Holt on January 01, 2011, 05:46:39 pm
The artificial organs one. The scaffold wouldn't interfere with the organs function anyway as the scaffold is taken from an organ by removing all the currently living cells from it. You effectively take a useless example of the organ, strip the cells and apply new ones to the sanitised scaffold.


This is present tecnology , but this still requires a donor organ doesn't it?  With all of the liveing cells removed what is left ? a sac of organic connective tissues?


What if you could cast an aerogell scaffold and infuse it with appropriately hormone triggered cells of the recipient?


The materiel would have to be appropriate to the use , but whatever it was it could be very lightweight it it was in low gravity.


The scaffolds might be made in a 3d printer , especially if the result didn't need the structural strength to support its own weight. Organs might become availible and cheap enough to make extreme lifespans ordinary.

We may well be able to print the scaffolds in gravity. I'm not sure it's something that would benefit enough from microgravity to make it worth the effort.

Plane on January 01, 2011, 07:05:50 pm
The artificial organs one. The scaffold wouldn't interfere with the organs function anyway as the scaffold is taken from an organ by removing all the currently living cells from it. You effectively take a useless example of the organ, strip the cells and apply new ones to the sanitised scaffold.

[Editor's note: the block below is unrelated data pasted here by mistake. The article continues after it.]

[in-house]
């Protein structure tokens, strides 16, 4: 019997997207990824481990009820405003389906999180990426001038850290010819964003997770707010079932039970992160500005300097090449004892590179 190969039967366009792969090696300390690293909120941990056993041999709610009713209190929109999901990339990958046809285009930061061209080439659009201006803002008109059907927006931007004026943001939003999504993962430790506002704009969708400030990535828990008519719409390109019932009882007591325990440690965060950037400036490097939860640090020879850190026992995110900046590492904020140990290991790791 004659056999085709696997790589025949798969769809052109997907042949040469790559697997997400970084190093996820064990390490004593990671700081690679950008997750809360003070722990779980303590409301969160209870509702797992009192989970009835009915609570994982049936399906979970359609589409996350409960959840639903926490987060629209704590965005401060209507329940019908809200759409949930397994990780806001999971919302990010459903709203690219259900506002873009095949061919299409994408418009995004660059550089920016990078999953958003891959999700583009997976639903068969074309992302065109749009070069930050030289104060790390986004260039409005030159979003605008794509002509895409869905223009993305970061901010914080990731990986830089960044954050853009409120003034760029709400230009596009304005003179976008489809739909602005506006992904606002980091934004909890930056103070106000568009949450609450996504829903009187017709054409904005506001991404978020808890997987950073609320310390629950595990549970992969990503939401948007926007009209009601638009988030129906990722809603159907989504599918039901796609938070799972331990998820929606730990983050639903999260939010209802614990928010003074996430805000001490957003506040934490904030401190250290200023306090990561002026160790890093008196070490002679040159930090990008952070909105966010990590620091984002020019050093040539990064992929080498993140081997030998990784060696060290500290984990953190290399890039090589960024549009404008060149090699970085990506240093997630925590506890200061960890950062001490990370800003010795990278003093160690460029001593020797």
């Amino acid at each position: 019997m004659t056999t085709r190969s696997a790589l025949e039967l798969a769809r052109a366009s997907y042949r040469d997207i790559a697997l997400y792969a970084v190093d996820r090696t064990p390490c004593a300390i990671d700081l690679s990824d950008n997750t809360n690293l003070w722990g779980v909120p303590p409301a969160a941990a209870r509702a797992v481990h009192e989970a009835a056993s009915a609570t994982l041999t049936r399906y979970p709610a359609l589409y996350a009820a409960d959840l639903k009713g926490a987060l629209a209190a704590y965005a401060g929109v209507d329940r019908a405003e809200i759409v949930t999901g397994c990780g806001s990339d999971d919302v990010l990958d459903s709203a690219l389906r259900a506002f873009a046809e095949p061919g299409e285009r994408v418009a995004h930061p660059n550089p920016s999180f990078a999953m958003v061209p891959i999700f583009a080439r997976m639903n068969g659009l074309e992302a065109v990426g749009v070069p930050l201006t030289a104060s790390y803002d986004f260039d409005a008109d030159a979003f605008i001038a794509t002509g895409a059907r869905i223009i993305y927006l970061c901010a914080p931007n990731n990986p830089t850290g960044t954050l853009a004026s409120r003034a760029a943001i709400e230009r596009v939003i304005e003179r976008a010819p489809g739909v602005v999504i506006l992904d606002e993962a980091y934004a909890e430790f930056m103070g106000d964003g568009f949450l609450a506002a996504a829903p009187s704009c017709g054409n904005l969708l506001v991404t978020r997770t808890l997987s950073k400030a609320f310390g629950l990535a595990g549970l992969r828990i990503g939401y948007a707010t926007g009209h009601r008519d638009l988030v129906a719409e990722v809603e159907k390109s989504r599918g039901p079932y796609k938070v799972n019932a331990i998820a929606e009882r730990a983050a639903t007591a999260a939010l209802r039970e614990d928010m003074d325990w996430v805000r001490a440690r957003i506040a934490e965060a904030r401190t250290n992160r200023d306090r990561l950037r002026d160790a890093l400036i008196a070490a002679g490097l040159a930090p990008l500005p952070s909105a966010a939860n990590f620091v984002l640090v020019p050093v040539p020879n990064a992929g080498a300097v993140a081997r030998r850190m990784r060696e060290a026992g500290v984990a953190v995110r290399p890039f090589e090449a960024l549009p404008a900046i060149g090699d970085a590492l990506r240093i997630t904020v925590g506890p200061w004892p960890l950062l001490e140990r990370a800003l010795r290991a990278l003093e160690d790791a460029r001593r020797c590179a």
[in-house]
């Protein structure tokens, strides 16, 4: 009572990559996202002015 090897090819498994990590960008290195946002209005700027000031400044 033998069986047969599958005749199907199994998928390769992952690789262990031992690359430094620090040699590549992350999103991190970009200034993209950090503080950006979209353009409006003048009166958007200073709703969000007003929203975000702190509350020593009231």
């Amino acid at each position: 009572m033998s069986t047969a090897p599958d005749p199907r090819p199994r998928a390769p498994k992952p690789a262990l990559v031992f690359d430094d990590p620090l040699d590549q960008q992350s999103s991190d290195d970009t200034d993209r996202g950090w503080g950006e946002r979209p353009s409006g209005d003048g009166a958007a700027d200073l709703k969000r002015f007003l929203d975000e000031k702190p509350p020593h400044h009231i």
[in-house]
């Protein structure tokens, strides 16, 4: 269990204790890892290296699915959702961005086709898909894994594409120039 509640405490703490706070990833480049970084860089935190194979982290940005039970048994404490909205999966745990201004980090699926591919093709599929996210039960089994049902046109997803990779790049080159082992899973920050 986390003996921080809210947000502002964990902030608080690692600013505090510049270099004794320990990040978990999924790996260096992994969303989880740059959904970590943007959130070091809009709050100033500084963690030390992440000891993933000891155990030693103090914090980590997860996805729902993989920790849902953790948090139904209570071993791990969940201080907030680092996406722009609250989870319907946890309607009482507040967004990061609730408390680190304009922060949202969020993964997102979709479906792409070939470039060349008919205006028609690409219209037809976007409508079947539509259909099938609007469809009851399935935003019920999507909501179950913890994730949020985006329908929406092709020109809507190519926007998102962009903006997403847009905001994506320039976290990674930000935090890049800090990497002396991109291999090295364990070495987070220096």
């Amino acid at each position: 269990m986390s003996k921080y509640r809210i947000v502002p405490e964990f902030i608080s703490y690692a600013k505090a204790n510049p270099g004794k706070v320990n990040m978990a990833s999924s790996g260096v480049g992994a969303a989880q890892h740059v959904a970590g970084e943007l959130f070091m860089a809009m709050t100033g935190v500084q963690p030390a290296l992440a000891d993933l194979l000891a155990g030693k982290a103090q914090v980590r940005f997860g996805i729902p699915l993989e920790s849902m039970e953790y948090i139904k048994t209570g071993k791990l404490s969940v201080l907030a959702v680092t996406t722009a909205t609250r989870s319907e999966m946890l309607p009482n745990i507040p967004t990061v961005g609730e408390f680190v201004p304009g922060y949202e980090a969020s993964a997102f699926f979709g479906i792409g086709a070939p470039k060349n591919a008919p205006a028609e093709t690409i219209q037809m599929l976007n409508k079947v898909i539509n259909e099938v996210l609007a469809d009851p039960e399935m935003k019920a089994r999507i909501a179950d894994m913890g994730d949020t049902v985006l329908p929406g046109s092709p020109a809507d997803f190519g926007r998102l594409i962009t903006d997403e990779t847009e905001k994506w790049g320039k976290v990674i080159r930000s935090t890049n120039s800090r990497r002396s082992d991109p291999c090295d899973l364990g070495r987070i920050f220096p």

This is present tecnology , but this still requires a donor organ doesn't it?  With all of the liveing cells removed what is left ? a sac of organic connective tissues?


What if you could cast an aerogell scaffold and infuse it with appropriately hormone triggered cells of the recipient?


The materiel would have to be appropriate to the use , but whatever it was it could be very lightweight it it was in low gravity.


The scaffolds might be made in a 3d printer , especially if the result didn't need the structural strength to support its own weight. Organs might become availible and cheap enough to make extreme lifespans ordinary.

We may well be able to print the scaffolds in gravity. I'm not sure it's something that would benefit enough from microgravity to make it worth the effort.


I am not certain either, but I would love to be the guy that came up with the idea that makes trips into space financially rewarding.

Research into replacement organ manufacture will continue if I ignore it , I am not worried, but there is a wisdom in  a large number of people , like parrellel processors , brainstorming can winnow a huge number of ideas and sometimes a combination of silly ideas turns into a practical winner.

There is a large barrier to makeing a profit in space and only a few uses have passed this barrier, this is the expense of lifting mass out of Earths gravity well. If an asteroid of pure gold weighing seven thousand pounds were to fall into the sun , passing within easy observation of Earth , it would not pay you right now to go get it or any part of it, it costs more per pound to match speeds with an asteroid from the Earth than gold is worth per pound.

There are things worth a lot more pound for pound than gold , replacement organs are one of these. but as you say I am NOT sure that zero G would make them better. I just would like to find something .

 

anything